Each week I get an email from the Kairos Journal which has various articles on contemporary issues and articles drawn from older works. I was struck by one of the pieces this week because it touched on an issue that John MacArthur had been speaking on. (LINK)
This is the piece from the Kairos Journal:
William Wilberforce is famous not only for his persistent efforts to see the slave trade abolished in England, but as the author of Real Christianity, in which he makes the radical distinction between nominal and real Christians.
Less well-known is the fact that Wilberforce regularly heard this distinction made in the sermons of his pastor and colleague, John Venn, rector of the Clapham Church and Chaplain of the so-called Clapham Sect.
In this excerpt from one of John Venn’s sermons, real Christianity is distinguished from nominal Christianity in vivid terms:
Religion is not merely an act of homage paid upon our bended knees to God; it is not confined to the closet and the church, nor is it restrained to the hours of the sabbath; it is a general principle extending to a man’s whole conduct in every transaction and in every place. I know no mistake which is more dangerous than that which lays down devotional feelings alone as the test of true religion . . . Let us be convinced that all prayer, all preaching, all knowledge, are but means to attain a superior end; and that end the sanctification of the heart and of all the principles on which we are daily acting. Till our Christianity appears in our conversation, in our business, in our pleasures, in the aims and objects of our life, we have not attained a conformity to the image of our Saviour, nor have we learned His Gospel aright.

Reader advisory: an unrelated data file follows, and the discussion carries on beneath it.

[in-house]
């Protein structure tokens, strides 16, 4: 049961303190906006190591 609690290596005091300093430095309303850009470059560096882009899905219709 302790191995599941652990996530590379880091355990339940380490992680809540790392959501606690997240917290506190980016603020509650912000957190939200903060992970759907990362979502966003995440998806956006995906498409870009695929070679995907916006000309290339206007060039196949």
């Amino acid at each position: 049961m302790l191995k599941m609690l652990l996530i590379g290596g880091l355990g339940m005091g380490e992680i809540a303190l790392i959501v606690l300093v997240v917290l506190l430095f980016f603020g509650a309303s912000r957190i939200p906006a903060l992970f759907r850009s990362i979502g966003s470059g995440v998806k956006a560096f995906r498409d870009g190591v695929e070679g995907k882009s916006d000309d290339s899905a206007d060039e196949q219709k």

Now here is the thing; I have no desire to wade into things that don’t concern me but given the public nature of the criticism levelled by JMac at Mark Driscoll it seems odd to me that one of the key works of Mars Hill is to work hard to get the Word into people’s lives that brings real ongoing transformation. I think in general the church has been weak at helping people to work through what is taught on a Sunday into the life of Monday through Saturday. In other words we do what John Venn says is so dangerous; we make people enjoy Sunday and forget that excitement about what we do together in singing, preaching, praying is not the same as a life changed and changing by grace. Isn’t that dangerously close to hypocrisy?
Don’t misunderstand me. I am committed to honesty before God, recognising that we are not the people we should be, and ongoing heartfelt repentance. But… that is not the same as saying that behaviour doesn’t matter. So much of the New Testament urges transformed living not only as the right way to respond to grace but actually as the sign of it. If I am not living the gospel then there is something seriously wrong.
John Venn seems to thinks so, John MacArthur seems to think so, Mark Driscoll seems to think so and Jesus lays before me instructions for a changed life that won’t let me just live as I want, not now that I am His.
24 z “Everyone then who hears these words of mine and does them will be like a a wise man who built his house on the rock. 25 And the rain fell, and the floods came, and the winds blew and beat on that house, but it did not fall, because it had been founded on the rock.26 And everyone who hears these words of mine and does not do them will be like a a foolish man who built his house on the sand. 27 And the rain fell, and the floods came, and the winds blew and beat against that house, and it fell, and great was the fall of it.”